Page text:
Why does DNS matter?

 

You don’t have to spend a lot of time working with the internet, even as a casual user, to encounter the DNS, or Domain Name System that helps the internet work.  Most of the time, and especially if everything is working properly, you can go through your day to day activity without once realizing that you are interacting with the DNS.  Like most things in life that are unnoticed but pervasive, the DNS is critically important for just about any online activity you might attempt.

 

Why does DNS matter?

The global DNS is the internet’s guide to the World Wide Web.  Without a DNS, servers would not be able to translate browser requests into Internet Protocol addresses.   It is possible to access a website without going through the DNS, all you have to do is type in the IP address of the website you are trying to reach and the server will take you there.  Sound easy?  Probably not since most of us don’t know, and aren’t expected to know, the IP addresses of the websites we frequent.  The DNS does all this work for us, and when it comes to hosting it ensures that all those web searches and links can find your website when people want to check it out.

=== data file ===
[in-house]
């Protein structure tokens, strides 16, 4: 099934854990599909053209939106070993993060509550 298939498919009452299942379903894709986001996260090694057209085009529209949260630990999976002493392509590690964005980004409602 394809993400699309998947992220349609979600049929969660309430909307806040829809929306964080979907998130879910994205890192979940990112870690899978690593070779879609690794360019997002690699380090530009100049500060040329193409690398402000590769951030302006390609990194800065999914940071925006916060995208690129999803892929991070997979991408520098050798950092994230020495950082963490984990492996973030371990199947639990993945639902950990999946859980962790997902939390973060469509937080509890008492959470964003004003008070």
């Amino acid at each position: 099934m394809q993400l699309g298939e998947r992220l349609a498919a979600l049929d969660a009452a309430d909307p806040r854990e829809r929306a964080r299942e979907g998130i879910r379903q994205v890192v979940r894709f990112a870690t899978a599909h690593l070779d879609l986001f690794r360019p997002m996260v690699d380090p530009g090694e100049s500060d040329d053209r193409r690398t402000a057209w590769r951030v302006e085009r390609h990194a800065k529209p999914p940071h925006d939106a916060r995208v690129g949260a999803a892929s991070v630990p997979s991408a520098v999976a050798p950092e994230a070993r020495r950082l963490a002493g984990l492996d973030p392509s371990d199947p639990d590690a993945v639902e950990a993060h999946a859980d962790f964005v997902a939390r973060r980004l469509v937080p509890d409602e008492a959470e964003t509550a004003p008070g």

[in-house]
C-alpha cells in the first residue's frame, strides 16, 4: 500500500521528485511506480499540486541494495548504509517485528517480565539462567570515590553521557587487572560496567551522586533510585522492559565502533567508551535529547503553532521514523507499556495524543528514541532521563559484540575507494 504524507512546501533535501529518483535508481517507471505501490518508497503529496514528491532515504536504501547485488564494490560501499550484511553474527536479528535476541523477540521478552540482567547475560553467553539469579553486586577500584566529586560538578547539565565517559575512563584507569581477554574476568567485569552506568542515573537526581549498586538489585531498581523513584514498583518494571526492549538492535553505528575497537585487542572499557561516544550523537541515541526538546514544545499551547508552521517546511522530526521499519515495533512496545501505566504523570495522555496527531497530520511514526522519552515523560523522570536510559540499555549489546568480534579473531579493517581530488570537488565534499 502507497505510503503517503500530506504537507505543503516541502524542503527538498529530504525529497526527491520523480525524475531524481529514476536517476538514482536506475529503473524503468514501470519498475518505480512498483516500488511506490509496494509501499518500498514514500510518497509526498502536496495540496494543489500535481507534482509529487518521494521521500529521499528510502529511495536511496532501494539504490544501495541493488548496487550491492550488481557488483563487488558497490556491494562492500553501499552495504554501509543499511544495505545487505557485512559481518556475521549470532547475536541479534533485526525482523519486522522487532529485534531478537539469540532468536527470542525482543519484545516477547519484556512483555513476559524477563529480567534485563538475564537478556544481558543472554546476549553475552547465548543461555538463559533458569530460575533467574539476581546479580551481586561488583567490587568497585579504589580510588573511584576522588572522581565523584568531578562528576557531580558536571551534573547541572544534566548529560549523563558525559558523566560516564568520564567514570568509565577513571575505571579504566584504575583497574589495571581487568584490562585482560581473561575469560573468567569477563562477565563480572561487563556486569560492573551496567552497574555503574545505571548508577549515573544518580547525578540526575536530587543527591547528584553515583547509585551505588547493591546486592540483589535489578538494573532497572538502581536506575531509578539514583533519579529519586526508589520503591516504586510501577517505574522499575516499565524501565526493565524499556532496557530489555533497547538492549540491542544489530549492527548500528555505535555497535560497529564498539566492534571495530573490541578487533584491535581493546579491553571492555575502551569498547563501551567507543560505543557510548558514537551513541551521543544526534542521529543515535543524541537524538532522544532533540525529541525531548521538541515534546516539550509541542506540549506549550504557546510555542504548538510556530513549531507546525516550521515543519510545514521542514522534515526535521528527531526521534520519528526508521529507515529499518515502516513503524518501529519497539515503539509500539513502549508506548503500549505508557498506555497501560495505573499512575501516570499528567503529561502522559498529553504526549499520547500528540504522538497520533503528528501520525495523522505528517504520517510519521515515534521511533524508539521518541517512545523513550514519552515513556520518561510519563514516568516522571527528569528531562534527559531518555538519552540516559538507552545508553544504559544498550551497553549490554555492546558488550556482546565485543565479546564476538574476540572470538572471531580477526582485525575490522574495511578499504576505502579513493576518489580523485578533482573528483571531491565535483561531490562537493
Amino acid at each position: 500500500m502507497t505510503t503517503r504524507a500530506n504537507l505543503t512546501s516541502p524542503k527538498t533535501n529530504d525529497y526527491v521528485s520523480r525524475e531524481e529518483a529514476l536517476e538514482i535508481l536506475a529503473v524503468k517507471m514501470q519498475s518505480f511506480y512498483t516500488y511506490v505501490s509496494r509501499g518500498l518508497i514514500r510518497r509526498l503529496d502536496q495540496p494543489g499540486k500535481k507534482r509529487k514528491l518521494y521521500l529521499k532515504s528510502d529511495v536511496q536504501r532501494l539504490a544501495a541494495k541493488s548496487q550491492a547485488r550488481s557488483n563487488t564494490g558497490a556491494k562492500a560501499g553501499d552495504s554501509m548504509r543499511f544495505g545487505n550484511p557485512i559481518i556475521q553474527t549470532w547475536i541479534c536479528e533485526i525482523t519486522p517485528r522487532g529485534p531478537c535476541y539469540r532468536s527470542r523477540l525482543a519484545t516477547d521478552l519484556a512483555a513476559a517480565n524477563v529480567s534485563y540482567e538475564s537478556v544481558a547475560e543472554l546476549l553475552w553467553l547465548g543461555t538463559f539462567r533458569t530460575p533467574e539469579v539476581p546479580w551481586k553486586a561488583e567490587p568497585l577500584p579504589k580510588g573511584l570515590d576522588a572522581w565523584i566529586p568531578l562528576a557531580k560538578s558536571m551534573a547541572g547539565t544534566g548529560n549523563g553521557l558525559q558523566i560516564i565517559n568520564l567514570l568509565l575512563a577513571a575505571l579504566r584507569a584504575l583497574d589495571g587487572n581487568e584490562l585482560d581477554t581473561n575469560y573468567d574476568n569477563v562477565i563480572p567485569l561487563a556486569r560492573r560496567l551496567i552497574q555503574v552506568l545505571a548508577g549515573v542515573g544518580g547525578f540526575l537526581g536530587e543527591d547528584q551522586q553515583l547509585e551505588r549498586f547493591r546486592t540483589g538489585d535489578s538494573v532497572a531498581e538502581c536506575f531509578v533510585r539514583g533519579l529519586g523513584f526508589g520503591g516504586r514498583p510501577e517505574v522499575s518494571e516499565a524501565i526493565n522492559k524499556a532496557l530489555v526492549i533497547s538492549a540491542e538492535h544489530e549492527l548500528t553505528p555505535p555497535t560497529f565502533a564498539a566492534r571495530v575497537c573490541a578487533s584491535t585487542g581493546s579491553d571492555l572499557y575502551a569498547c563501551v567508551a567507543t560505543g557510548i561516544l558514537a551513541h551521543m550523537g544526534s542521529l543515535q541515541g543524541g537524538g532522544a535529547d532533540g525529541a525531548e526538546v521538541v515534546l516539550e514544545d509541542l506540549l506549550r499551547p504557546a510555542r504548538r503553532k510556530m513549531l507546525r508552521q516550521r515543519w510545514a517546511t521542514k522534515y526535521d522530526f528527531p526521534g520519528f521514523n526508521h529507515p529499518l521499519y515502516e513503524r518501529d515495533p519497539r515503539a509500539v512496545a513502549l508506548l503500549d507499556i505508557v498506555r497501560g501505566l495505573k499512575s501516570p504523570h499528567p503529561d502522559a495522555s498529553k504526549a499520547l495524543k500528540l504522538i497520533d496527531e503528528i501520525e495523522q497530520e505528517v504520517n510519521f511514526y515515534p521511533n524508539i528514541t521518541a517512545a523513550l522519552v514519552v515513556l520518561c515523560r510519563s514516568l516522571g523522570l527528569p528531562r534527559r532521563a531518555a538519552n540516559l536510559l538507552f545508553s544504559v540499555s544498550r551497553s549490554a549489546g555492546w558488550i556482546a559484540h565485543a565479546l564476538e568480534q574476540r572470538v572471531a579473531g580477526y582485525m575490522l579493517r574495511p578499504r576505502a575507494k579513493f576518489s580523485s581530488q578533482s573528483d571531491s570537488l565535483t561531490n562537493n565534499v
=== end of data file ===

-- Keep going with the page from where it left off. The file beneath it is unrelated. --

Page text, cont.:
How do I know what my DNS is?

Your ISP, or Internet Service Provider, and your web hosting service are responsible for the DNS of your website.  As for your own DNS, that’s a more complicated question.  Your computer’s Operating System defaults to a specific DNS, usually a free one like Google DNS, that DNS servers all over the world use to relay information to it through the internet.  It’s also important to remember that a DNS is not something that is localized to your network; each domain or device on the internet has an IP address, and through domain hosting it can be entered into the DNS for other users to access through that domain name.

 

Is there ever a time when DNS fails to work?

The global DNS updates itself every time a domain IP moves or is changed.  This process, called DNS Propagation, can sometimes take several days and during that time DNS servers can encounter problems. This is always temporary and the process is automatic as DNS servers communicate with each other regarding the new IP address and associated domain name of the altered domain.  Since DNS is a surprisingly simple procedure, basically matching domain names with IP addresses, it’s easy to maintain.  When you encounter what your browser or computer would term a DNS error, it usually means that your internal network or your ISP is having a technical problem, rather than the DNS suffering a failure.

 

How can I learn more?

Feel free to check out our other articles regarding DNS and how it applies to web hosting.  You can discover your computer’s DNS, essentially its IP address, by typing “ipconfig/all” into a command prompt on your computer.  Your ISP and domain hosting service can also provide you with DNS information at your request.

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